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Officials warn of dangerous conditions on area waterways

Published On: Jul 02 2013 06:39:37 PM EDT

Authorities are now urging people to stay out of the water this July Fourth holiday weekend


Crews pulled a man's body from the Delaware River on Tuesday afternoon, three days after a rafter went under almost 40 miles upstream.  After several other drownings and near-record rainfall, authorities are now urging people to stay out of the water this July Fourth holiday weekend.

Boaters discovered the body near a bridge that connects Upper Black Eddy in Bucks County to Milford, N.J.  An autopsy will confirm whether the body is Gary West, 38, of Summit, N.J.  West has been missing since Saturday afternoon, when his raft flipped over in fast-moving water south of the Delaware Water Gap.

A few miles away from where the body was found is Bucks County River Country, a rafting and kayaking business in Tinicum Twp.  Typically, up to 10 thousand visitors would be there over the July Fourth holiday.  It's been closed since Sunday.


"We are absolutely not open," said owner Dan Breen.  "Why?  Because of the high water."

A June that saw all-time record rainfall in spots has led to deadly results.  Last month, a kayaker from Northampton was killed in the Lehigh River, and 13 year-old boy is still missing from the rain-swollen Pennypack Creek in Northeast Philadelphia.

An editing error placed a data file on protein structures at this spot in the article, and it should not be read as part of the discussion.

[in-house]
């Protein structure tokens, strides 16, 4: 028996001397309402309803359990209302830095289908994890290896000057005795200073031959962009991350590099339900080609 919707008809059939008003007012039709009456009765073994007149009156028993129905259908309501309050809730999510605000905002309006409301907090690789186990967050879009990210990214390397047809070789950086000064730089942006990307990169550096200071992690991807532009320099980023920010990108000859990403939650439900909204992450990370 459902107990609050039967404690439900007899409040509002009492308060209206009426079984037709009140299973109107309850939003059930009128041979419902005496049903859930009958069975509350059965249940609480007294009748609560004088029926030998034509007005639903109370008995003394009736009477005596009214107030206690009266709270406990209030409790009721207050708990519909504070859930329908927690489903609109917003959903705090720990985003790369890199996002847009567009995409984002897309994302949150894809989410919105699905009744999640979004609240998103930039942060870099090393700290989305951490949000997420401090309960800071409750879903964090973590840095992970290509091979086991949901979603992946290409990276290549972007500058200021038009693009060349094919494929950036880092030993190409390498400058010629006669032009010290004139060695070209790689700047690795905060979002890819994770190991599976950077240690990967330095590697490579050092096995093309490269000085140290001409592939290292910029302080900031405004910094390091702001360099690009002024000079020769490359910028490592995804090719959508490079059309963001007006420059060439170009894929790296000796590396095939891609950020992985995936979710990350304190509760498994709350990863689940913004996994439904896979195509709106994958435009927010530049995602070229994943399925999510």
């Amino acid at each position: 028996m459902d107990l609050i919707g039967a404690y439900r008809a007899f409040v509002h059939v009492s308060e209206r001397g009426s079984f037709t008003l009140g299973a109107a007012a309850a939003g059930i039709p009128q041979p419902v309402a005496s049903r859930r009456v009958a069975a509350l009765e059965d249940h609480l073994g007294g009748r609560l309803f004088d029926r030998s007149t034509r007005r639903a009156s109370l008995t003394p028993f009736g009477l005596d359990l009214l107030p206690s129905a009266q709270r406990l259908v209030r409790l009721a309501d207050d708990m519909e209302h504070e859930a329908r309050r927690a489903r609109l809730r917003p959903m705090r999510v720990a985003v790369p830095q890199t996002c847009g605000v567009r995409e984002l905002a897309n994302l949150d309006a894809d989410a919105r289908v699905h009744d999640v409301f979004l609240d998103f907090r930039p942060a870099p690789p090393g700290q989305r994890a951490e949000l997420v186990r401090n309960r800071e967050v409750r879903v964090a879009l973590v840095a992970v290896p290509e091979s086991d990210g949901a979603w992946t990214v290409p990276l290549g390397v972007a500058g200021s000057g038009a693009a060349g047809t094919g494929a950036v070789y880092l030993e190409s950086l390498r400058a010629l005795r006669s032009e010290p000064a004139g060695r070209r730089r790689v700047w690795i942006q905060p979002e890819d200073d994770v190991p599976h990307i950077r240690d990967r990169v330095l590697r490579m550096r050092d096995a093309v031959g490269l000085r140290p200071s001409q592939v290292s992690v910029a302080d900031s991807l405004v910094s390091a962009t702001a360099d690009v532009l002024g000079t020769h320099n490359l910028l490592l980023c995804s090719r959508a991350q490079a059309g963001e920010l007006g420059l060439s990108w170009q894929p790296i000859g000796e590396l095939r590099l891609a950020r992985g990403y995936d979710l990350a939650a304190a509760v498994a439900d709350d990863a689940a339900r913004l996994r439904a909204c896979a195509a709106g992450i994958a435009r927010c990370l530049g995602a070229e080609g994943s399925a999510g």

"The current is very, very high right now," said Lee Creyer with the Pennsylvania Fish and Boat Commission.

Commission crews were out on the Lehigh River Tuesday, getting ready for the July Fourth holiday.  Area rivers are between three and 12 feet above normal, officials said.  After nine water deaths in Pennsylvania so far this year, Creyer is begging people to stay on dry land this week.

"You can be the best swimmer, but you get in that current, and you're going to get tied very, very fast," said Creyer.

Breen said it's what you can't see below the surface that's often deadly.

"There are so many things that are in the water that you may not see, like branches or trees coming down," he said.

In spite of those warnings, we still saw a group of teenagers and some kayakers in the Delaware River with no life jackets on.

Creyer reminds people that even in safe conditions, jet ski operators and boaters under the age of 21 must have a Boating Safety Certificate.

"It's a course you take online or locally at different marinas," he said.  "Basically, it's like a driver's license for a boat."